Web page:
not dare to define her feeling, northe cause
of it, to herself, she had the fact before her
perpetually, that, if she were to judge of
her husband from this morning only, she
must learn to rely on herself alone in all
eases of emergency. The inspector repeat
edly turned from Crawford to Doctor anti
Mrs. Brown for answers to his inquiries. It
was Margaret who replied, with terse, short
sentencte, very different from Crawford's
long, involved explanations.
At length the inspector asked to speak
to her alone. She followed him into the
next room, last the affronted Crawford and
her despoOdent husband. The inspector
gave one Sharp look at the charwoman,
who was going on with her scouring with
stolid indifference, turned her out, and
then asked Margaret where Crawford came
from,—how long he had lived with them,
and variouo other questions, all showing the
direction suspicion. had taken. This
.hocked argaret extremely ; hut she
q uickly aintmvered every inquiry : and, at
the end, wktehed the inspector's face close
ly, and waited for the avowal of „the sus
lie led the way back to the other room
without a word, however. Crawford had
left, and Doctor Brown was trying to read
the morning's letters (whieh had just been
delivered,) but his hand shook so much
that he could not see a line.
" Doctor Brown," said the inspector, " I
have little doubt that your man-servant
has committed this robbery. I judge so
from his whole manner; and from his anx
iety to tell the story, and his way of try
ing to throw suspicion on the chimney
sweeper, neither whose name nor dwelling
can he give; at least ho ways not. Your
wife says he has already been out of the
house this morning, even before he went
to summon a policeman ; so there is little
doubt that he has found means for conceal
ing or tliitposing of the notes ; and you say
you do not know the numbers. However,
that cart probably be ascertained."
At this moment Christie knocked at the
door, and, in a state of great agitation, de
manded to speak tot. She brought
up an additional stort7rspieions circum
stances, pope of them much in themselves,
but all tending to criminate her fellow-ser
vant. She had expected to find herself
blamed for starting the idea of , Cantina:l's
guilt, and was rather surprised to find her
self listened to with attention by the in
spector. This led her to tell Many other
little things all bearing against Crawford,
which, a dread of being thought jealous
and quarrelsome, kind led bit t comma
before from her master and mistress, tst
the end of her story, the Instlegtor
" There can be no doubt of the cause to
be taken. You, air, must give your man
servant in chair. He will be taken before
the sitting magistrate directly and there
is already evidence enough him be
remanded for a week ; during !which time
we ma? , trace the notes , and aimplete the
chain. '
"Mist I prosecute?" said Dr, Brown, al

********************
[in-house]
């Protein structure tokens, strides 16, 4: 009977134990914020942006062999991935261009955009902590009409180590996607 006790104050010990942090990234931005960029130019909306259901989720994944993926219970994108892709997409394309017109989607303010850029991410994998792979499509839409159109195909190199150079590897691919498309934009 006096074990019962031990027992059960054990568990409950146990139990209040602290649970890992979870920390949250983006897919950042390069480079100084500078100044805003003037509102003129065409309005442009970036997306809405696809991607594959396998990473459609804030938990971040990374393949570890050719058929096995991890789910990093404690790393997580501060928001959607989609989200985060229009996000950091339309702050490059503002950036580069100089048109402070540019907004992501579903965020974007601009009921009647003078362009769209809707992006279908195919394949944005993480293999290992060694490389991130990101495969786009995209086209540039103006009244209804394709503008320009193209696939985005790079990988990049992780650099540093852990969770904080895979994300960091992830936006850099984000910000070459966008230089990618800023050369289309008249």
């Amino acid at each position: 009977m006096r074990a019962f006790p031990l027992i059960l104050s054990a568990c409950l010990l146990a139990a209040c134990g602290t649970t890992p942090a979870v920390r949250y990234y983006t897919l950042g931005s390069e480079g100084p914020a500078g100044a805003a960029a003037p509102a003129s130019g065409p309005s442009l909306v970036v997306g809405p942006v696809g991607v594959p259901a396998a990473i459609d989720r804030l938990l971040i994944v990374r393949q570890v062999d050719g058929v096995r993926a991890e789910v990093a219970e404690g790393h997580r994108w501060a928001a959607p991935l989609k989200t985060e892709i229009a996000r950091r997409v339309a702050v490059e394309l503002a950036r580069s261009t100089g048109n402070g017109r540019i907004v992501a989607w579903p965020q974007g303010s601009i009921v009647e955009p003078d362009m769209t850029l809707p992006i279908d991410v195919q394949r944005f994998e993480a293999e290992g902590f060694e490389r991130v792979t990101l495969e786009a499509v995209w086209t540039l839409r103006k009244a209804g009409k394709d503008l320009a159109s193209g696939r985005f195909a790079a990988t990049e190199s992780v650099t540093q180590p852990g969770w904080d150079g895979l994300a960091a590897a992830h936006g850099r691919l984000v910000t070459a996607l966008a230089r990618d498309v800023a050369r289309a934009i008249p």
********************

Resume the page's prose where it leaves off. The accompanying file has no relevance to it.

most, lividly pale. "It is, I *24 a serious
loos of money tome; but there will be the
further extesee of the prosocutiOu—the
lees of tine—the—"
lie stopped. Ho saw his wiks indignant
ryes fixed upon ; and
„shrank from
MARCH 1859.
femint to subl
ime the ohmmeter
eI *NS her "Id
or time to
their look of uncce s tioioat 4ioeph.
" Yes, inspector he Odd. 'IT glee
in charge. Dot whet is *tit. Of emus* I
take the eestewPteebeee. We take the cow
segtienoes. jillon't litaggszed 'He
In a kind tor wild,low robe. of Whig:4lV
gort Mooed it,best, to titlamo notice. L
s Ton/ us=idly what to de," she laid,
verY midi and etly, addressing himself
to the polls an.
to LC= g r " ht tl iP3' l4 if Ile eg, d 6Krtkru
bringing Christie is a and then
want away to take measures ter aseariag
Margaret was surprised to find bow lit
tle hum or violence needed lobe used_ ht
'Cra~'s stmt. She had expected to
hear sounds of commotion hi the house, if
indeed Crawford himself had nottaken the
alarm and eacasipeti. But., when she had
Suggested - theistic' , apprehension to the in
spector, he smiled,' and told - her that when
he had first heard of the charge from the
policeman on the beat, he had stationed a
detective officer within sight of the house
to watch all ingress or ; so that Craw . -
itard's whereabouts soon be discover
ed-if he had attempted to escape.
Margaret's attention was now directed to
her husband. He wastzudting hurried pie
paiations for setting of on his round of
visits, and evidently did not wish to have
_conversation with hor b4 ; i tt i Zject of
the thornineftvent. to be
-back by eleven o'clock ; ore which time
the had Loured lhem.their prea
enee would not be needed. pinks or twice
Doctor Brown said, as if to hinnost r =
uffisen business." Indeed,
feltit•to be so; 'and now the& 4beneoeseig
immediate -for speech and action was over,
she to fancy that she must be hard-
Ift.rW—very d ent in common feeling;
itlasmUch es she had not sulked him her
*husband-at the discovery theythe servant
—whom they had been learning to con